“This book is truly more for the caregiver than the one being cared for as it encourages, helps and guides the caregiver on the unsure, emotional and sympathetic path of helping another person as he or she fades away while on this earth. This would be a warm welcome to any caregiver who has a loved one or works at an assisted living or memory care complex.”

Conny Withay , “Helpful Support For the Caregiver to Connect with Loved Ones,” Amazon.com: Customer Reviews: “As Long as You Sing, I’ll Dance”


“I want to thank Julia Soto Lebentritt for her wonderful talk this past Thursday evening. She not only spoke of issues in caregiving and about her book but related the work in the show, and the expression of the arts in general, to deeper ways of ‘being’ and expressing that lie in the core of our communication and bonding with one another. The discussion that was generated after the talk was lively and what I hope to nurture in the Gallery’s Cafe series.”

Ray Felix, Curator of Fulton Street Gallery, “Beyond the Image: The Bond not the Burden of Caregiving” at “Ilium Artists” show, Oct. 18, 2012

“Julia has written a lovely book that challenges us in a culture where aging is an inconvenience and caregiving for the aged is avoided by most and dreaded by many. What Julia proposes is a ‘revolutionary’ approach for caregivers of people with dementia, ….a plan for both the care recipient and caregiver.”

Lenore Flynn, Holistic Health Blogs, Sept 25, 2012


“Capturing rhythm of dementia – A new book aims to open doors, help caregivers connect”         

Cathleen F. Crowley, Albany Times Union, Sept 4, 2012


 “Like a waking Lazurus, we find it’s a myth that there’s nothing there at all when people begin to experience dementia. That’s because there are many parts of the brain’s memory that can be contacted, communicated with, and stimulated with good dementia care.”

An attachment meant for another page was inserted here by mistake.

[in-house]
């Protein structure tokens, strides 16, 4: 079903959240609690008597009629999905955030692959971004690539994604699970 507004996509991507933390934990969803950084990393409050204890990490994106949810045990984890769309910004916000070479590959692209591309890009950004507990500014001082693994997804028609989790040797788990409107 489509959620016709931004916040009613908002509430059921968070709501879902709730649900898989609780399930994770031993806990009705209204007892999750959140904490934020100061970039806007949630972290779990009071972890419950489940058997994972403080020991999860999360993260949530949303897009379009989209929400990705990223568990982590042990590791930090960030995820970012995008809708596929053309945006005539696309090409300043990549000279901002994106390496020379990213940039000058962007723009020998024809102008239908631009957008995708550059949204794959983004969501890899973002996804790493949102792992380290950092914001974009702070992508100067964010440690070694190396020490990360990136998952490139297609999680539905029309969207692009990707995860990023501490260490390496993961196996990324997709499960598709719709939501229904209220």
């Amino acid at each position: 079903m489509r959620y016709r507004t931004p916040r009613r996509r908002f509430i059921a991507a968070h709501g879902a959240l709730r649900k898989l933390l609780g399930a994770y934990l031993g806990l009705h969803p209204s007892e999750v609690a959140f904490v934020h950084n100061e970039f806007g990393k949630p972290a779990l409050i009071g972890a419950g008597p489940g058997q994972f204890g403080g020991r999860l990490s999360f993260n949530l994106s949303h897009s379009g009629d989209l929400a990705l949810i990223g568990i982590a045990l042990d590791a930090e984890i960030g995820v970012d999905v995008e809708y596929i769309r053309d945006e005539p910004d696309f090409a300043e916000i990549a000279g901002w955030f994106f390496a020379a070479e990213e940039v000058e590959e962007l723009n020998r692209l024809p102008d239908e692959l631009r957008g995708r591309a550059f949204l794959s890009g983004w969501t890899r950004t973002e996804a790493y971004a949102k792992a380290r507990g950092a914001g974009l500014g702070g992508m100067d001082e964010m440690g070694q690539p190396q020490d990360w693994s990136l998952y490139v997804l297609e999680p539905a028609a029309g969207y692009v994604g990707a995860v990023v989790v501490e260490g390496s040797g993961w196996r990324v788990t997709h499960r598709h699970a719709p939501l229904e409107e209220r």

Andrew Beam, The Troy Record, Sept. 6, 2012


” ‘As Long as You Sing, I’ll Dance’ is based on the ability of a caretaker to love and take care of their charge, whether that person is a new-born baby, or an eighty-eight-year old woman with dementia. The book also focuses on how those in need of care are able to give back to those that help them. In other words, reciprocal care.”

Kelsey Sudol, Staff Reviewer, The Rensselaer Polytechnic, Sept. 12, 2012


“In this inspiring, compassionate, creative and absolutely generous book, Julia Soto Lebentritt introduces the reader to a unique and marvelous form of caregiving that is not only possible, but enjoyable, as well as fulfilling. Chock full of nurturing suggestions, the book goes a long way to putting the caring back into caregiving. This should be on the bedside table of not only everyone currently engaged in caregiving, but at the ready for all of us facing this role in the years to come.”

-Marion Roach Smith, author of The Memoir Project: A Thoroughly Non-Standardized Text for Writing & Life – www.marionroachsmith.com

“Julia Soto Lebentritt enlightens us on this deep and almost mystical ability to comfort others. Her book is part history, part healthcare, part training manual and a comprehensive instruction on how to help heal our own hearts while caretaking others.”

-Christine Knowles, a healthcare professional who has worked in the field of Psychiatric Nursing and Human Services for over 25 years, writing in the Introduction to As Long as You Sing, I’ll Dance